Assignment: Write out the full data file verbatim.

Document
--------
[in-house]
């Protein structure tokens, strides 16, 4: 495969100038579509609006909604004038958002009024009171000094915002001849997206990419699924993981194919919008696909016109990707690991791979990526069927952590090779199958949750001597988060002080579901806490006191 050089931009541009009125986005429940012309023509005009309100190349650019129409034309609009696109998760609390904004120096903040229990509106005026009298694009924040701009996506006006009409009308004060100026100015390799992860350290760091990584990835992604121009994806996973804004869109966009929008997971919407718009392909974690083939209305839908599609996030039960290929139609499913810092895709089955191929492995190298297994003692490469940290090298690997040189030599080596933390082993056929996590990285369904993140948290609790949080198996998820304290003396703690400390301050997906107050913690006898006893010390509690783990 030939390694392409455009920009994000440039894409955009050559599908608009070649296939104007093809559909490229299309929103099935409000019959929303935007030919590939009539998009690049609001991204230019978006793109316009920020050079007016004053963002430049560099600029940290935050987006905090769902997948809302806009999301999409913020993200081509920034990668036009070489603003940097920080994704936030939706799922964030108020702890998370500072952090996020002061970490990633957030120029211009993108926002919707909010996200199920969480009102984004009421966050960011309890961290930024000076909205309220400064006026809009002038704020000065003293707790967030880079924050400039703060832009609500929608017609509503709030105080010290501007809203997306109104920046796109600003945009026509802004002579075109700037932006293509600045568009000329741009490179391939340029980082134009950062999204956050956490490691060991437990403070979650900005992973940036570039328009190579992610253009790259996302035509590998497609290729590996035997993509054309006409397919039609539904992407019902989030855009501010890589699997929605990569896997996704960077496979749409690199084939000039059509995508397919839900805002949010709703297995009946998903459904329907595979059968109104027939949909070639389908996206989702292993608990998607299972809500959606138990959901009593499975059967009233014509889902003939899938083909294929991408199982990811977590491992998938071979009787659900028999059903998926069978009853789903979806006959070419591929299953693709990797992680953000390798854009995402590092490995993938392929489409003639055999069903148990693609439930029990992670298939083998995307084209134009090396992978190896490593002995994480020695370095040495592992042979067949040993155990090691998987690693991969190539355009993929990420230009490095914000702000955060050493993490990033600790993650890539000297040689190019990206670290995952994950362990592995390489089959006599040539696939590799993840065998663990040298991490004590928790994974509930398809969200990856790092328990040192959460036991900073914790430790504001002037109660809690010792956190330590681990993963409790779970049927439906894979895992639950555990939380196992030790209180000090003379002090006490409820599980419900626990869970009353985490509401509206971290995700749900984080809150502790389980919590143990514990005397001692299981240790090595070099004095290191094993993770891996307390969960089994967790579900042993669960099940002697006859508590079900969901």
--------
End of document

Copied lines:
[in-house]
């Protein structure tokens, strides 16, 4: 495969100038579509609006909604004038958002009024009171000094915002001849997206990419699924993981194919919008696909016109990707690991791979990526069927952590090779199958949750001597988060002080579901806490006191 050089931009541009009125986005429940012309023509005009309100190349650019129409034309609009696109998760609390904004120096903040229990509106005026009298694009924040701009996506006006009409009308004060100026100015390799992860350290760091990584990835992604121009994806996973804004869109966009929008997971919407718009392909974690083939209305839908599609996030039960290929139609499913810092895709089955191929492995190298297994003692490469940290090298690997040189030599080596933390082993056929996590990285369904993140948290609790949080198996998820304290003396703690400390301050997906107050913690006898006893010390509690783990 030939390694392409455009920009994000440039894409955009050559599908608009070649296939104007093809559909490229299309929103099935409000019959929303935007030919590939009539998009690049609001991204230019978006793109316009920020050079007016004053963002430049560099600029940290935050987006905090769902997948809302806009999301999409913020993200081509920034990668036009070489603003940097920080994704936030939706799922964030108020702890998370500072952090996020002061970490990633957030120029211009993108926002919707909010996200199920969480009102984004009421966050960011309890961290930024000076909205309220400064006026809009002038704020000065003293707790967030880079924050400039703060832009609500929608017609509503709030105080010290501007809203997306109104920046796109600003945009026509802004002579075109700037932006293509600045568009000329741009490179391939340029980082134009950062999204956050956490490691060991437990403070979650900005992973940036570039328009190579992610253009790259996302035509590998497609290729590996035997993509054309006409397919039609539904992407019902989030855009501010890589699997929605990569896997996704960077496979749409690199084939000039059509995508397919839900805002949010709703297995009946998903459904329907595979059968109104027939949909070639389908996206989702292993608990998607299972809500959606138990959901009593499975059967009233014509889902003939899938083909294929991408199982990811977590491992998938071979009787659900028999059903998926069978009853789903979806006959070419591929299953693709990797992680953000390798854009995402590092490995993938392929489409003639055999069903148990693609439930029990992670298939083998995307084209134009090396992978190896490593002995994480020695370095040495592992042979067949040993155990090691998987690693991969190539355009993929990420230009490095914000702000955060050493993490990033600790993650890539000297040689190019990206670290995952994950362990592995390489089959006599040539696939590799993840065998663990040298991490004590928790994974509930398809969200990856790092328990040192959460036991900073914790430790504001002037109660809690010792956190330590681990993963409790779970049927439906894979895992639950555990939380196992030790209180000090003379002090006490409820599980419900626990869970009353985490509401509206971290995700749900984080809150502790389980919590143990514990005397001692299981240790090595070099004095290191094993993770891996307390969960089994967790579900042993669960099940002697006859508590079900969901």